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Title: In vitro toxicity testing of phthalocyanines on different cell lines using a continuous laser source
Authors: Maduray, Kaminee 
Issue Date: 2010
Photodynamic therapy is a promising treatment for cancer. It involves the
combination of a photosensitizer and light of an appropriate wavelength (laser source)
to cause the destruction of cancer cells. Phthalocynanines are second–generation
photosensitizers with enhanced photophysical and photochemical properties.
In this in vitro study the effect of aluminium (AlTSPc) or zinc (ZnTSPc)
tetrasulfophthalocyanines in its inactive and active state (laser induced) on melanoma
(skin cancer cells), fibroblast (healthy normal skin cells) and keratinocyte (healthy
normal skin cells) cells was evaluated. For each of the cell lines approximately
3 x 104 cells/ml were seeded onto 24-well cell culture plates and allowed to attach
overnight, after which cells were treated with different concentrations of AlTSPc or
ZnTSPc. The photosensitizers were synthesized at Rhodes University. After 2 hrs,
cells were irradiated with a diode laser at a wavelength of 672 nm and a beam
diameter of 1 cm. The laser power varied between 20-30 mW and the irradiation time
was calculated to deliver a light dose of 4.5 J/cm2. Post-irradiated cells were
incubated for 24 hrs before cell viability was measured using the CellTiter-BlueTM
Viability Assay.
Also, the efficacy of the light dose and laser source used for the killing of
approximately 50% of the melanoma cancer cells were investigated. AlTSPc and
ZnTSPc decreased cell viability of melanoma cancer cells to approximately 50% with
photosensitizer concentrations of 40 μg/ml and 50 μg/ml respectively. These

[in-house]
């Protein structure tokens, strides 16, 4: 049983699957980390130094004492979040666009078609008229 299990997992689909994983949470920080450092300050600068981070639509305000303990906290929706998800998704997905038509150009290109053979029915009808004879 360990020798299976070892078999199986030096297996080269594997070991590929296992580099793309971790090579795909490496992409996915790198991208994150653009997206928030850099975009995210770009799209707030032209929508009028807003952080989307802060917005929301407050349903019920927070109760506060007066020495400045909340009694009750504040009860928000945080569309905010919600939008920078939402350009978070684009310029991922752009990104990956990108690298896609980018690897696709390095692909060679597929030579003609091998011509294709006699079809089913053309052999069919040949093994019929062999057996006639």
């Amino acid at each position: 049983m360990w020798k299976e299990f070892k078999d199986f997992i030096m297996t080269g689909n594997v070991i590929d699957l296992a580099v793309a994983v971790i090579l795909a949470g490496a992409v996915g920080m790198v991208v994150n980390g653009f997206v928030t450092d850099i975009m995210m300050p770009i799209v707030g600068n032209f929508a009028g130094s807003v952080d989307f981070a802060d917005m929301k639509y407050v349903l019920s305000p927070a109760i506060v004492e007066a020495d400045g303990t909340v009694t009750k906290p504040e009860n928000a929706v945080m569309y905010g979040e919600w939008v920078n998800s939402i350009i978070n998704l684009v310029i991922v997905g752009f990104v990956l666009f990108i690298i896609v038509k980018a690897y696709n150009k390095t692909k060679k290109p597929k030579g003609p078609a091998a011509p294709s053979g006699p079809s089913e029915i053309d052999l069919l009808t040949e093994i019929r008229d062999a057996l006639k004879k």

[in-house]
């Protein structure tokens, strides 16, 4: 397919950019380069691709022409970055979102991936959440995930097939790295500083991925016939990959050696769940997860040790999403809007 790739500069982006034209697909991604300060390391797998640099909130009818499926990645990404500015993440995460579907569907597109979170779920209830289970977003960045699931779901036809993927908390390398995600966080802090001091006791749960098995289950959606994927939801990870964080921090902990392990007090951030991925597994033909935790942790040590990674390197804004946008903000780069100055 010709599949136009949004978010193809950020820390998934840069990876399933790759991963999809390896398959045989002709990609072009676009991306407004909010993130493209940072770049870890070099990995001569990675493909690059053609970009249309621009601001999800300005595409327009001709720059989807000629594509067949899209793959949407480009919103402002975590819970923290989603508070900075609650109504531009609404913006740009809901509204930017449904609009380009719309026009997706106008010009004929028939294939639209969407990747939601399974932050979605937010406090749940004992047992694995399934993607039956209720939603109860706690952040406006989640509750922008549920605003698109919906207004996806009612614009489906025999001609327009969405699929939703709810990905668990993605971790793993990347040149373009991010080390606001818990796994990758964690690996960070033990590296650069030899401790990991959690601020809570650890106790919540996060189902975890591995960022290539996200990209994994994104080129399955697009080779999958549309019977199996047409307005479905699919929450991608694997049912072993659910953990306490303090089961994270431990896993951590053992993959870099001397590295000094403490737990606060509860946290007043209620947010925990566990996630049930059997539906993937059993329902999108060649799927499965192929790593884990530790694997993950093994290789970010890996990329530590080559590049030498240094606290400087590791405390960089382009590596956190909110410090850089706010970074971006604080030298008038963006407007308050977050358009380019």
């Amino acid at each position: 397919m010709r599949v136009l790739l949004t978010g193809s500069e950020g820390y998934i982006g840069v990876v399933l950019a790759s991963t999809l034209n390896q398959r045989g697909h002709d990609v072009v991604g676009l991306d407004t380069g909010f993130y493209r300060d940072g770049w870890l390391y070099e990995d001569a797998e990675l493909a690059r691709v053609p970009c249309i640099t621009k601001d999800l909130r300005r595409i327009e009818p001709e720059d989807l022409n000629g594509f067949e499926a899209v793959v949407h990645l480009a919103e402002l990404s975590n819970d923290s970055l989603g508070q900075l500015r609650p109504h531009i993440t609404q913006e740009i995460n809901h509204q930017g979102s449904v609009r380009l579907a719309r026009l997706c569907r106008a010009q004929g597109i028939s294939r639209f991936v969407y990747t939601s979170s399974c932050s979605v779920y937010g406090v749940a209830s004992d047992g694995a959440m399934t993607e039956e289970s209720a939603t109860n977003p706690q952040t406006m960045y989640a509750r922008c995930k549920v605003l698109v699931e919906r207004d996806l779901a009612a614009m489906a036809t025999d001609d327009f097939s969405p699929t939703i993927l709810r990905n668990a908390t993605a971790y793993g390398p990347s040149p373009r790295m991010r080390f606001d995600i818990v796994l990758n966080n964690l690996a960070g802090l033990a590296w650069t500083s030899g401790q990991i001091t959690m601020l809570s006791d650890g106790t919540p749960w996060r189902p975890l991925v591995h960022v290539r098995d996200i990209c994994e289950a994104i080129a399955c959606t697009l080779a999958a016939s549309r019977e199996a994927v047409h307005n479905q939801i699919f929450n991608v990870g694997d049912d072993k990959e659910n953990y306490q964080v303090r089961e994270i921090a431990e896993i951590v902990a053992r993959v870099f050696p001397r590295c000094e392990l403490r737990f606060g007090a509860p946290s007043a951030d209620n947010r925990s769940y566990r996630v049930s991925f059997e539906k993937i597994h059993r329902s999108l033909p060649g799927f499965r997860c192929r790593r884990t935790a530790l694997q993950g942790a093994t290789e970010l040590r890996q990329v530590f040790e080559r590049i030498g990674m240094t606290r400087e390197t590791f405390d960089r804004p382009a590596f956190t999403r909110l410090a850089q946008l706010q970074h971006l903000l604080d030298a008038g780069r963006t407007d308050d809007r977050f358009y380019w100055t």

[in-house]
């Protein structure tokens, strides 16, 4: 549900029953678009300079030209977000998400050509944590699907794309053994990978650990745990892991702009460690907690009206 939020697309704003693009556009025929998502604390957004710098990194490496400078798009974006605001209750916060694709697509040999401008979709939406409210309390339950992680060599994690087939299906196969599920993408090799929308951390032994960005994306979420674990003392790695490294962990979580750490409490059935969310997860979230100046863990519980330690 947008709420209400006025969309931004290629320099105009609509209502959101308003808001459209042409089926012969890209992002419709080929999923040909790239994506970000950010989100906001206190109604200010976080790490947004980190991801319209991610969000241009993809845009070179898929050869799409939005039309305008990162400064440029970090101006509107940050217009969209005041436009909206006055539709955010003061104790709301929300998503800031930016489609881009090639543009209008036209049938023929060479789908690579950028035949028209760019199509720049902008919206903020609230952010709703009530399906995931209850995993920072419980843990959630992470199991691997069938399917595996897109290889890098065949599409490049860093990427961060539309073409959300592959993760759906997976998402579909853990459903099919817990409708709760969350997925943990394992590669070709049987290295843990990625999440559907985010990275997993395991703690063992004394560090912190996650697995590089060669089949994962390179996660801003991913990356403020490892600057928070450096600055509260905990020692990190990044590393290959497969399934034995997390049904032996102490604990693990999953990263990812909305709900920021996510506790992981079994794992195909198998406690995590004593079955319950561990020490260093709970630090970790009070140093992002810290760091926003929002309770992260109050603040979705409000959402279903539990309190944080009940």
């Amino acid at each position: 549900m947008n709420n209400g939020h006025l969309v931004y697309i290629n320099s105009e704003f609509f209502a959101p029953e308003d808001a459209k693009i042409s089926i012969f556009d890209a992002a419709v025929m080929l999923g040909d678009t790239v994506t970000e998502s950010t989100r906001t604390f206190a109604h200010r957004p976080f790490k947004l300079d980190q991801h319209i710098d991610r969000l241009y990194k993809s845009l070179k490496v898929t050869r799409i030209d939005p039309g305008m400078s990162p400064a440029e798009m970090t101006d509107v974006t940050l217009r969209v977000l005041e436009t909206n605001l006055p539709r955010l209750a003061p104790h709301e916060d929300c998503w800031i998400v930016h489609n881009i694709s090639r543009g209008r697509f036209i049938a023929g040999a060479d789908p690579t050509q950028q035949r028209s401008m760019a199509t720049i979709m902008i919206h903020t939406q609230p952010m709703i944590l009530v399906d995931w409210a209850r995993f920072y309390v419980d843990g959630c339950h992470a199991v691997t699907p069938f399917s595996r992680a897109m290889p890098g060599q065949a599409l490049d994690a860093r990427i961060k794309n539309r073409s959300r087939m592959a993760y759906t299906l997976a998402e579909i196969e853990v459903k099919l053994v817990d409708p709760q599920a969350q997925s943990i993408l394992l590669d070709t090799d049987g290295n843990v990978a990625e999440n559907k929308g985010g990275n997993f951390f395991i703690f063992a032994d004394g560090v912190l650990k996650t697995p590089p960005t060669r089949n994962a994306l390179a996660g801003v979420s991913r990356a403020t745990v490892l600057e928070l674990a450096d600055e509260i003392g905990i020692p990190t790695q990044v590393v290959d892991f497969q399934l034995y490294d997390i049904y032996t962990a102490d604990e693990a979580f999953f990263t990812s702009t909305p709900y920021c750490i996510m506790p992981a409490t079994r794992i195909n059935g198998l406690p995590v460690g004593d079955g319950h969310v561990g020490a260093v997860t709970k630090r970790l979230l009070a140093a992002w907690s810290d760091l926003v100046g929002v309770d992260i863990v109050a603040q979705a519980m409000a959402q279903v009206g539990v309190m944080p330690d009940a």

photosensitizer concentrations caused a slight decrease in the percentage cell viability
of fibroblast and keratinocyte cells. Results for the dark toxicity assay showed that
both photosensitizers in the presence of high concentrations (60 μg/ml – 100 μg/ml)
showed cytotoxicity effects on melanoma cancer cells in their inactive state. This was
not observed in fibroblast and keratinocyte cells treated under the same experimental
conditions. The optimal AlTSPc and ZnTSPc concentrations in combination with the
light dose of 4.5 J/cm2 was the most efficient in killing the melanoma cancer cells
with reduced killing effects on healthy normal fibroblast and keratinocyte cells when
compared to other light doses (2.5 J/cm2, 7.5 J/cm2 and 10 J/cm2).
The irradiation of cells photosensitized with the optimal photosensitizer
concentrations with a femtosecond laser using similar laser parameters to continuous
wave laser experiments resulted in a reduction in the cell viability of healthy normal
fibroblast and keratinocyte cells compared to melanoma cancer cells. The presence of
DNA degradation on agarose gel, morphological changes like blebbing and
ultrastructural changes like nucleus condensation indicated that photodynamic therapy
treated melanoma cancer cells with the optimal concentrations of AlTSPc and
ZnTSPc induced cell death via apoptosis. This concludes that low concentrations of
AlTSPc and ZnTSPc activated with an appropriate laser source can be used to induce
cell death in melanoma cancer cells. Both AlTSPc and ZnTSPc exhibit the potential to
be used as a photosensitizer in photodynamic therapy for the treatment of melanoma
cancer with the occurrence of minimal damage to surrounding healthy tissue.
Submitted in fulfilment of the requirements of the Degree of Master of Technology: Biotechnology, Durban University of Technology, Durban, South Africa, 2010.
Appears in Collections:Theses and dissertations (Applied Sciences)

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